We had discussed this scenario and had decided that we would split up and she would do the standard route to the saddle of Gray’s over to Torrey’s. We would meet up on the summit of Torrey’s and descend Torrey’s and summit Gray’s together. Of course, this meant me climbing Kelso Ridge solo. I’ve done plenty of hiking, mountain biking, and running alone. But, I’ve never summited a peak alone. On most standard class I/II trails, I wouldn’t have a problem with a solo summit. But, in this case, it would be nice to have someone else to confirm route decisions or help pick lines when climbing. Furthermore, my wife wasn’t extremely keen on the solo concept. I hiked back to the saddle between Kelso and Torrey’s with Karren with the intention of soloing Torrey’s via Kelso Ridge. As we approached the saddle, we met another solo climber who was headed up. I took my opportunity and asked if I could join. He said I was welcome, but he travelled fast. Luckily, I’m in good shape . At this point, Karren and I headed different directions.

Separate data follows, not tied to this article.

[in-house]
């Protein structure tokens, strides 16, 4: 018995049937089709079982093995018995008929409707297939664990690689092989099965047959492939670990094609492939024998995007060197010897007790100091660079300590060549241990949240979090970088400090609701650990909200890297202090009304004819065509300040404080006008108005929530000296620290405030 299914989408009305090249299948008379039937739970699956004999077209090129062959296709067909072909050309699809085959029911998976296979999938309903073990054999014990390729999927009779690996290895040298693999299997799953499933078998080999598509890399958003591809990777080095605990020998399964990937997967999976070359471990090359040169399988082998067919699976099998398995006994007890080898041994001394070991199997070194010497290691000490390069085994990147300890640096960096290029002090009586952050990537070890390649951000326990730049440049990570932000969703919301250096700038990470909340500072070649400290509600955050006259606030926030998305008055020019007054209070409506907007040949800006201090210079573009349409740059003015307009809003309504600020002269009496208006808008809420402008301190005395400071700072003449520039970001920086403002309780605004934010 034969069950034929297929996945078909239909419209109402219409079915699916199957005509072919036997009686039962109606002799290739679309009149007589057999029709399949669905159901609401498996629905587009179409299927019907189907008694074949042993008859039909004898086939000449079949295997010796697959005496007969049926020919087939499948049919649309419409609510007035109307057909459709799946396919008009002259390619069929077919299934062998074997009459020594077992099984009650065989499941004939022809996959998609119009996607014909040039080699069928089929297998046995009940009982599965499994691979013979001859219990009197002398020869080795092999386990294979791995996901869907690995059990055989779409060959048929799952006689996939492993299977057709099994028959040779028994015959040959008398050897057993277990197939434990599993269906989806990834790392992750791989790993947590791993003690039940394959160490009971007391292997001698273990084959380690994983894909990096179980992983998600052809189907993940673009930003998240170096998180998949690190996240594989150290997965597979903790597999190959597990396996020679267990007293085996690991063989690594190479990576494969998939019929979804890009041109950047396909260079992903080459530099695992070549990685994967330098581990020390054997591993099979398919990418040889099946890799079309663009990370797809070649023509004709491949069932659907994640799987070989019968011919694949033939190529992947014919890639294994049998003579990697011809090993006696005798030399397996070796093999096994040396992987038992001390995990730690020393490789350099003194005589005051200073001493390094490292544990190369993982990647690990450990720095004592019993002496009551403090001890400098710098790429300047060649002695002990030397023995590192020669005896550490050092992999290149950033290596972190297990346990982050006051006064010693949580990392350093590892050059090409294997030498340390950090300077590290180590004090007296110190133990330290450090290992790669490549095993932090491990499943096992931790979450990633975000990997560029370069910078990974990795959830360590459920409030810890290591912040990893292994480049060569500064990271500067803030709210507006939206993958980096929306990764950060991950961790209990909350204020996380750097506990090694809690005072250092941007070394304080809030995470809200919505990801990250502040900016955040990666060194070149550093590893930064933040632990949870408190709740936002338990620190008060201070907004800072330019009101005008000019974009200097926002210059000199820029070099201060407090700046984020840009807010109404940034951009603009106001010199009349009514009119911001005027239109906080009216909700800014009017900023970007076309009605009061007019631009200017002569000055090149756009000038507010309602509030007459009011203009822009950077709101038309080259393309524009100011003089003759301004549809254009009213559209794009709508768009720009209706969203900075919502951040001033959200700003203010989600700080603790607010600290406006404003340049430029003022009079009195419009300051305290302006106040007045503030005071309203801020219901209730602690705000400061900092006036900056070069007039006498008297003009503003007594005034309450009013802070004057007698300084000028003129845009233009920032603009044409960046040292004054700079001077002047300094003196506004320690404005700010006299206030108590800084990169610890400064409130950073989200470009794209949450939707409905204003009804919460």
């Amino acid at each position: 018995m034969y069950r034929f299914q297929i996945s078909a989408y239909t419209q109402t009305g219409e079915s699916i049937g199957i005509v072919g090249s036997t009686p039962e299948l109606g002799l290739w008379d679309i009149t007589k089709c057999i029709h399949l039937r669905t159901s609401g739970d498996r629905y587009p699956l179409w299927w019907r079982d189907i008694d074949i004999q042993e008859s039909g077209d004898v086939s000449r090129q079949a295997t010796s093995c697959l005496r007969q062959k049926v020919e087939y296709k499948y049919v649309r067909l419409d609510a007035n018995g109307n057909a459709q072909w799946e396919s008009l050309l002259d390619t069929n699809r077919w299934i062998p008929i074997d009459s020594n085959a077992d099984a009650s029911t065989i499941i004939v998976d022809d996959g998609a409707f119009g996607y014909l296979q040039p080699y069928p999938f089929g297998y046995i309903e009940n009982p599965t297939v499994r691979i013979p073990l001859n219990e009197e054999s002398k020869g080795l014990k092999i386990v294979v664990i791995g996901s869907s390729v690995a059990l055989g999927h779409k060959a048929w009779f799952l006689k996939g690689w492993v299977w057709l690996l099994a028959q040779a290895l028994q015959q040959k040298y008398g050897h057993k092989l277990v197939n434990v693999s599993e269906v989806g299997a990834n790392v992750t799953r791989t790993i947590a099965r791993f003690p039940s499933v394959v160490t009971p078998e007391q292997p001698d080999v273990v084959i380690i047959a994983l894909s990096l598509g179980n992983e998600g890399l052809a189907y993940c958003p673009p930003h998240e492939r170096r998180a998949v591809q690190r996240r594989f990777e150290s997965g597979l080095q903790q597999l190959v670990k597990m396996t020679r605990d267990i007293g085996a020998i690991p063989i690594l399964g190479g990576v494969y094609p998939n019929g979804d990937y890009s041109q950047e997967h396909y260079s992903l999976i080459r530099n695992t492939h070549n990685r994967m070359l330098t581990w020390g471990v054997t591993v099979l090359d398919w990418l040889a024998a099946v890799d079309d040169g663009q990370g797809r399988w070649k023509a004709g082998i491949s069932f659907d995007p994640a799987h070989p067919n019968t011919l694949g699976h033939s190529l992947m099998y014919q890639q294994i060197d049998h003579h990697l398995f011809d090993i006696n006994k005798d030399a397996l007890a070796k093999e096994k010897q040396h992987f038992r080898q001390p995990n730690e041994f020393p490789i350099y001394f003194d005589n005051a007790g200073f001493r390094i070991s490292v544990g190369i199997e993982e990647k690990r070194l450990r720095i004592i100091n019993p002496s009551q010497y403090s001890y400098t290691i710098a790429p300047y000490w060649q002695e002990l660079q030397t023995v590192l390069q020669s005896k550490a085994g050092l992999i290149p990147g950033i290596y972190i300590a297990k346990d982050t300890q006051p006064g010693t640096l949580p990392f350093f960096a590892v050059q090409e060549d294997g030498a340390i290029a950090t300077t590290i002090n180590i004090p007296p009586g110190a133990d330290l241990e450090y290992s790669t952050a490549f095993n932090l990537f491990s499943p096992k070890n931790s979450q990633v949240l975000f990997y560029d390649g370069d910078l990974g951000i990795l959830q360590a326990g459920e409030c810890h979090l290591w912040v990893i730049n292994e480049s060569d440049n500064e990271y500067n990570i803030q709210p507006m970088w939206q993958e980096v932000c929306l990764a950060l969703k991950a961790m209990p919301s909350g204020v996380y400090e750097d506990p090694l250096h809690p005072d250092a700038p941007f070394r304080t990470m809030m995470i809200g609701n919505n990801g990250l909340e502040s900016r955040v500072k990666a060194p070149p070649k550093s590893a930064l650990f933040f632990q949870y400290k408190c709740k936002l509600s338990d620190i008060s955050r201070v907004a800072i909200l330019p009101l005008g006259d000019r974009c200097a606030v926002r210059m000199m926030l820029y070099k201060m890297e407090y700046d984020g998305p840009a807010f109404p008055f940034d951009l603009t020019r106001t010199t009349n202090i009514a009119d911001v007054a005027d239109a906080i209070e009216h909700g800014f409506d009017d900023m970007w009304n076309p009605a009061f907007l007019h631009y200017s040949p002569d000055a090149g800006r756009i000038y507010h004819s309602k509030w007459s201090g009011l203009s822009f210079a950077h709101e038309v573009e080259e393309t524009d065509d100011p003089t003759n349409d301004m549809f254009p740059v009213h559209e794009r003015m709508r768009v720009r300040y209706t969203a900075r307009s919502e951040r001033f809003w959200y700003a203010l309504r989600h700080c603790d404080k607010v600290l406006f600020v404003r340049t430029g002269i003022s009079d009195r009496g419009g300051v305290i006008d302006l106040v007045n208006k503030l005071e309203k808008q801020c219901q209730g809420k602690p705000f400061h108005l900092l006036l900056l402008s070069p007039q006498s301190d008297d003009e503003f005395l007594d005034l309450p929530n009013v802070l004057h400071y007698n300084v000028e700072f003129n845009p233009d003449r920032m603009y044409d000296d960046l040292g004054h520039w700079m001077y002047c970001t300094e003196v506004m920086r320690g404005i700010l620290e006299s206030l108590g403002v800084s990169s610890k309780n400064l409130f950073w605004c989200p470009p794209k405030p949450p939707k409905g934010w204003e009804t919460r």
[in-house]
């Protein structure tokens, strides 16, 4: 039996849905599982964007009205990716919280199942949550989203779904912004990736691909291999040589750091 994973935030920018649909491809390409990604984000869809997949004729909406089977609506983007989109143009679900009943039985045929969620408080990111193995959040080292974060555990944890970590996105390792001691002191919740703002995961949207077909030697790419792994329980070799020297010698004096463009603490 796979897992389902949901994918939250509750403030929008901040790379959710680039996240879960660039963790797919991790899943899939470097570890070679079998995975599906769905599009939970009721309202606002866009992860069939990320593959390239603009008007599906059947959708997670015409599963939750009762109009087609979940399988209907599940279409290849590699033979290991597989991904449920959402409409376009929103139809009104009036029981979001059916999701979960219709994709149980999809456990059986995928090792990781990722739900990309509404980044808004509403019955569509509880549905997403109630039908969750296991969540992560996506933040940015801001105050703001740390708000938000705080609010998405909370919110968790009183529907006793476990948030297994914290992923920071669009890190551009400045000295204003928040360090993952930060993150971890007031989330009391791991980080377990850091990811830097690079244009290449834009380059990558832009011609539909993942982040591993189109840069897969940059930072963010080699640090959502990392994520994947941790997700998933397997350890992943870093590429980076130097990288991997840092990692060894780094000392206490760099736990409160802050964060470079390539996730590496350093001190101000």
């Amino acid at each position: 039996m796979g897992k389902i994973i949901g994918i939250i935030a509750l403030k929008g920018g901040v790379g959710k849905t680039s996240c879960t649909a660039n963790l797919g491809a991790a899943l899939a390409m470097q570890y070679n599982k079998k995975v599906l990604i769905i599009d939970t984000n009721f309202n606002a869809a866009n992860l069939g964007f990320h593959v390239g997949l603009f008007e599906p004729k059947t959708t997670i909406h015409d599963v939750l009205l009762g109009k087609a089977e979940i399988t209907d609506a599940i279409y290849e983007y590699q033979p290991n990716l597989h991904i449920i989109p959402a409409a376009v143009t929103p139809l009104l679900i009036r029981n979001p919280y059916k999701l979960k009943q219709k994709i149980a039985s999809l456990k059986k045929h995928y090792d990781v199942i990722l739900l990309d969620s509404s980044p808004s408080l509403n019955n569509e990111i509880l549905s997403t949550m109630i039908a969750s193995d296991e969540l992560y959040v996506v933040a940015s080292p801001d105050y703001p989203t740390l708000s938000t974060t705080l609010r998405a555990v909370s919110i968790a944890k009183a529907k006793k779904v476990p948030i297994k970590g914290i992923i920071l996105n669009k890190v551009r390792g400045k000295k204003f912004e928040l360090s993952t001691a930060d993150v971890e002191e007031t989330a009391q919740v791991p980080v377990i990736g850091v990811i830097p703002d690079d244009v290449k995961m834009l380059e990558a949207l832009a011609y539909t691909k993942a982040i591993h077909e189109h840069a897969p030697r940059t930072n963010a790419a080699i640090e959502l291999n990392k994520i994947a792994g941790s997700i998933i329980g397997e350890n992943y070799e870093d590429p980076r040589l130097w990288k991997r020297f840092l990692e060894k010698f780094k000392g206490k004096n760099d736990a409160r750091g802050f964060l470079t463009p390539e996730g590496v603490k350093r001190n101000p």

My new climbing partner, Mark, was a student at Colorado School of Mines and 14 years younger than me at 23 years old. He had done the Sawtooth and Longs Peak (in under 8 hours round trip) and, like me, had little climbing experience. Mark kept a fast pace, but I was able to keep up. Fortunately, during the class 3 sections, we both slowed down enough to get up safely. We made it to Torrey’s summit at 10:23 AM, giving us a climbing time from the Torrey’s-Kelso saddle of under 2 hours. Just prior to the knife-edge, we met up with a guy (I mean bloke) from England, Mike, who had been in Colorado the past few weeks climbing peaks. His resume included Bierstadt and Evans via Sawtooth, Wetterhorn, Uncompahgre and some other peaks I don’t recall at the time. Mike finished the climb with us and it was great to have the company. It was great meeting you Mark and Mike. I enjoyed the company.